Definitely agree with you, most of the value in a the school system comes on the day they hand you a piece of paper. The school system is not intellectual, it's elitist.

It's the whole idea that someone thinks their answer is right because someone dropped two hundred grand on an education they could have gotten for a dollar fifty in late fees at the public library.

I hear it all the time, "is he good engineer?" "yeah, he went to <who fucking cares>"

If that kind of thinking is anti-intellectual than sign me up for the anti-intellectual camp.

"Most of the value in a the school system comes on the day they hand you a piece of paper."

Then you're doing it wrong. Like many things in life, what you get out is proportional to what you put in.

I want to really emphasize what the parent post says.

I'm currently an undergraduate and I am having an exceptional experience. Two summers ago, I worked with a professor one-on-one to build a compiler for a subset of Scheme. From last summer through to the fall of 2010, I was working at Intuit which is by no means the epitome of excellent software engineering, but I got to live in San Diego, experience a whole new culture, learn to sail, and experience software engineering in the "real world".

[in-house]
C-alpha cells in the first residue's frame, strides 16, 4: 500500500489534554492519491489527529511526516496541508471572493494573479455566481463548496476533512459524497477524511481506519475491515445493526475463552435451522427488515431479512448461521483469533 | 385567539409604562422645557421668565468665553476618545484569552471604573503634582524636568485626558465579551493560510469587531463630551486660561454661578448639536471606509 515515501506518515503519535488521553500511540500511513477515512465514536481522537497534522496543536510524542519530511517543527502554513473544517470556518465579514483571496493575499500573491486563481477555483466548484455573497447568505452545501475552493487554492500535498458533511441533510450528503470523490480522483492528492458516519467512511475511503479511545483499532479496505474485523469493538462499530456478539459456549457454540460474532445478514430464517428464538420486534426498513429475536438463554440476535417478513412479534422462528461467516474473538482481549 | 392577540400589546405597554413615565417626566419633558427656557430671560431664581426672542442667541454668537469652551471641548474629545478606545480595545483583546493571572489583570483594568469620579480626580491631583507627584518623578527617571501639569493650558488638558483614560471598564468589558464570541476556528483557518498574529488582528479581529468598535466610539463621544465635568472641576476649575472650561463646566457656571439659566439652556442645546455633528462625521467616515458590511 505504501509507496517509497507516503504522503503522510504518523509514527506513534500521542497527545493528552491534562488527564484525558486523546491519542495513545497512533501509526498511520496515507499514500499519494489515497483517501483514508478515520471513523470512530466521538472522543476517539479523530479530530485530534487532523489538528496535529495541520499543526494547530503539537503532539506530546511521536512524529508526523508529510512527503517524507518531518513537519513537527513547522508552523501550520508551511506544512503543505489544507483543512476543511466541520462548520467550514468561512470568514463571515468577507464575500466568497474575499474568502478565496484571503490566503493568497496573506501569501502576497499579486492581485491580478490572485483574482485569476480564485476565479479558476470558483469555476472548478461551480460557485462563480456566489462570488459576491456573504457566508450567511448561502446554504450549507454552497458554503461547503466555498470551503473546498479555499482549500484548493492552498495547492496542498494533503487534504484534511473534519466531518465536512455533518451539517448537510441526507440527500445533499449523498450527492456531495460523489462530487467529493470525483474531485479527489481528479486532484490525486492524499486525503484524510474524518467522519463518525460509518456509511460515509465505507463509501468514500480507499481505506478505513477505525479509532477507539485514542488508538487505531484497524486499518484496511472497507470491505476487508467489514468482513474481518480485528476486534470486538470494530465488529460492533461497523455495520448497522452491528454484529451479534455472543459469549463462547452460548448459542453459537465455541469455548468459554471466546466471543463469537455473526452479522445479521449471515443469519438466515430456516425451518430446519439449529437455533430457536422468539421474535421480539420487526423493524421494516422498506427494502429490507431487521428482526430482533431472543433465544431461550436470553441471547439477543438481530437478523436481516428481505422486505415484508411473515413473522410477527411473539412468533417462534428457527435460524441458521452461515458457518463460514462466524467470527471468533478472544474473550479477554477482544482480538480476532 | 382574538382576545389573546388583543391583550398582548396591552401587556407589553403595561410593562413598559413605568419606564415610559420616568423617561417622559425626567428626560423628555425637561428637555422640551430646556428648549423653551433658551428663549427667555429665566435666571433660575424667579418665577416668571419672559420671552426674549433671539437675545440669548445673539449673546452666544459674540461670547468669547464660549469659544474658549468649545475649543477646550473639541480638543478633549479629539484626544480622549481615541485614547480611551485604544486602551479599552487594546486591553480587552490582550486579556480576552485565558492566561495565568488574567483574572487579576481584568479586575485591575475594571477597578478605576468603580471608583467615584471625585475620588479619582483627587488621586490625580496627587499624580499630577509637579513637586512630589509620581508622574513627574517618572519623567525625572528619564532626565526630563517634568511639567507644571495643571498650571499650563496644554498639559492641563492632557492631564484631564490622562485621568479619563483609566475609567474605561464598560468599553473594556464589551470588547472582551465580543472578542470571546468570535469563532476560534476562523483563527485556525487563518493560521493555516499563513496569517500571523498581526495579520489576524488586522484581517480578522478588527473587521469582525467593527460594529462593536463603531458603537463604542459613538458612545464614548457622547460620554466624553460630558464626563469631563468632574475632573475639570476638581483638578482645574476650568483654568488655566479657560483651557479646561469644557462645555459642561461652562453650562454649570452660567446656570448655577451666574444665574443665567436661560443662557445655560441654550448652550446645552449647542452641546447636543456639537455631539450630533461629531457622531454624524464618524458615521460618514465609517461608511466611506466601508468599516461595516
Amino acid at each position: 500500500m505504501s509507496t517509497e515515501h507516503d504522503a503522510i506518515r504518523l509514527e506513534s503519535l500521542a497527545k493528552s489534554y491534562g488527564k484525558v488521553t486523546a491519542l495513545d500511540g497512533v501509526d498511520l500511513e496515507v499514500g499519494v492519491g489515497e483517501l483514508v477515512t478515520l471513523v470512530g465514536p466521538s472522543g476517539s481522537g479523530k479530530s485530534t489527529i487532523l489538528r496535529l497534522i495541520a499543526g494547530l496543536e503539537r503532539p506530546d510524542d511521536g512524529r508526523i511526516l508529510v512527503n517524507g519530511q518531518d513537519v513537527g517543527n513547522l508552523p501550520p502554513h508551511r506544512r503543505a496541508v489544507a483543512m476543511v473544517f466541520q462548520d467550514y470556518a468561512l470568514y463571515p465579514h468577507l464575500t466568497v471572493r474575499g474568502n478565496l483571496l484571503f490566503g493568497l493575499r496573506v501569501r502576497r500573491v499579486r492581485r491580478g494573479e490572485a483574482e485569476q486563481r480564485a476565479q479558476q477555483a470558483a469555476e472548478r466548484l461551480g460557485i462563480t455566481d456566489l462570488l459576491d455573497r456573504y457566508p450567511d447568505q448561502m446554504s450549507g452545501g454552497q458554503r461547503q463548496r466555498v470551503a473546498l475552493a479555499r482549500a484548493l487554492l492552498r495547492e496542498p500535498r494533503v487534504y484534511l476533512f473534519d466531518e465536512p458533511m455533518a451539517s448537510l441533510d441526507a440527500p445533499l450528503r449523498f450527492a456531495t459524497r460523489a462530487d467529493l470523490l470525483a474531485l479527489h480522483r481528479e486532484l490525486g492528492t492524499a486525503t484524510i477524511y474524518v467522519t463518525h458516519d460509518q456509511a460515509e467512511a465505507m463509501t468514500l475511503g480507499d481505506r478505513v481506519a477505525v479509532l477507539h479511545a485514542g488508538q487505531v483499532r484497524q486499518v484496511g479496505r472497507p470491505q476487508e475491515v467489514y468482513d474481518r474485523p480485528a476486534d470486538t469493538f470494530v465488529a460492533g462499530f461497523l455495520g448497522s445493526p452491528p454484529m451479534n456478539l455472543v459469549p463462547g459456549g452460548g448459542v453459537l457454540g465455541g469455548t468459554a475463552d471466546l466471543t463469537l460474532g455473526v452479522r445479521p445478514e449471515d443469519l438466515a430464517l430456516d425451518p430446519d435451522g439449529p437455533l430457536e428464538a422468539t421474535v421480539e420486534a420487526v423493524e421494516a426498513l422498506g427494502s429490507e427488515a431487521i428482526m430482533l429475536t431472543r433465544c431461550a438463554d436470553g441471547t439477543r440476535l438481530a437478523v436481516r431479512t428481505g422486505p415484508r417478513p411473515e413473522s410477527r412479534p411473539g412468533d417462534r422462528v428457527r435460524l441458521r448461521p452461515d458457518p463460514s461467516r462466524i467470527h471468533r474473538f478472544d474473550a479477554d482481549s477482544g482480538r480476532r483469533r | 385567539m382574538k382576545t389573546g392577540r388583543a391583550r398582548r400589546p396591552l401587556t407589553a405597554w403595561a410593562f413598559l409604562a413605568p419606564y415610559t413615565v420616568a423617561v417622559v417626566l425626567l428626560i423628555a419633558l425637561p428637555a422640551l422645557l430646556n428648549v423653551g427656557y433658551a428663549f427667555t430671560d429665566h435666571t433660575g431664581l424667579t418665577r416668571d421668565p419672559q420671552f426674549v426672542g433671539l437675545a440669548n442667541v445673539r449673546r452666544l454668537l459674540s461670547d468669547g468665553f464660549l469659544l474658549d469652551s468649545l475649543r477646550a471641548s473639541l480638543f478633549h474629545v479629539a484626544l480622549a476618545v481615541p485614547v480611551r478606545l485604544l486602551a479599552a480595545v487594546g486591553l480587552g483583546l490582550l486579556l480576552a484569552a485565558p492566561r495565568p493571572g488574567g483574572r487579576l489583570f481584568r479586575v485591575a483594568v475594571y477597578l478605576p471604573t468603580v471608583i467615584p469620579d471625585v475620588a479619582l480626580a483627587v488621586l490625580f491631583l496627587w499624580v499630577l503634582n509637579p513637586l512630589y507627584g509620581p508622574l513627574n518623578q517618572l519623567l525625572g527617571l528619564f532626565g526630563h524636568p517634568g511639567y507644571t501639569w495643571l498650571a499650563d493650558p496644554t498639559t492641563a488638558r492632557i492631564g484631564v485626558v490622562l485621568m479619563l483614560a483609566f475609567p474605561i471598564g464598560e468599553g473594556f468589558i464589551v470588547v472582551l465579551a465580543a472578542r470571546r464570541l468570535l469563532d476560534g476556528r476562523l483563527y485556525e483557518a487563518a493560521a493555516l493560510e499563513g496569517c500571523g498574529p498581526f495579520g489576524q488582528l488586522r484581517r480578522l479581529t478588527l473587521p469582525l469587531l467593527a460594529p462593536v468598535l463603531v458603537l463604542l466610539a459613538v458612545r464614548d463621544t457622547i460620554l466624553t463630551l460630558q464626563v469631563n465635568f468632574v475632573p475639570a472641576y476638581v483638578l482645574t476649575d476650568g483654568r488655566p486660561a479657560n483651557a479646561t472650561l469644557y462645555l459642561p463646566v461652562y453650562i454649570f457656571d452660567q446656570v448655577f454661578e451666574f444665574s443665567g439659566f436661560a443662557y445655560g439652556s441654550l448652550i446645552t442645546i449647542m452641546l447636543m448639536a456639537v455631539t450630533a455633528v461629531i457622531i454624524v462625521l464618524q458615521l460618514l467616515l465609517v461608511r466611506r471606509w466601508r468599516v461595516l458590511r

Finally, this summer and fall, I get to work with Olin Shivers (yes, him[1]) and some erudite, poignant grad students.

Even in classes, you can take advantage of having an expert to ask questions of, and believe me, I take full advantage of it. I've spent hours inquiring about the LHC, Mandarin idioms, and the history behind and intricacies of English grammar rules during my time here.

The school system is an opt-in, opportunity machine.

carpe diem, quam minimum credula postero

[1] http://www.scsh.net/docu/html/man.html

In my experience this is all good and well until you're bombarded with homework and exams. Sure, university would be a great and magical place without them, but when you're given assignments that could easily fill a week's "free" (read: not in classes) time, each week, then the fun and games stop.

You might say that this is a learning experience on its own - how to cope with heavy workload. But:

a) when I look at myself and at others it definitely means that at some point you start to study for the sake of studying, not understanding

b) I could (arguably) create more value for my life and possibly the world, as well as learning to cope with pressure, by investing so much energy in other endeavors

While I am of mixed opinion on the article, the one part that really stands out for me is his insistence of the necessity of long, difficult texts. I am one of the people that seldom reads a book these days. It's not that I find it too challenging, or too long. I certainly read fast enough, and my background is sufficiently wide. However, I do find it far too repetitive and rife with personal opinion that does not aid my quest for more knowledge.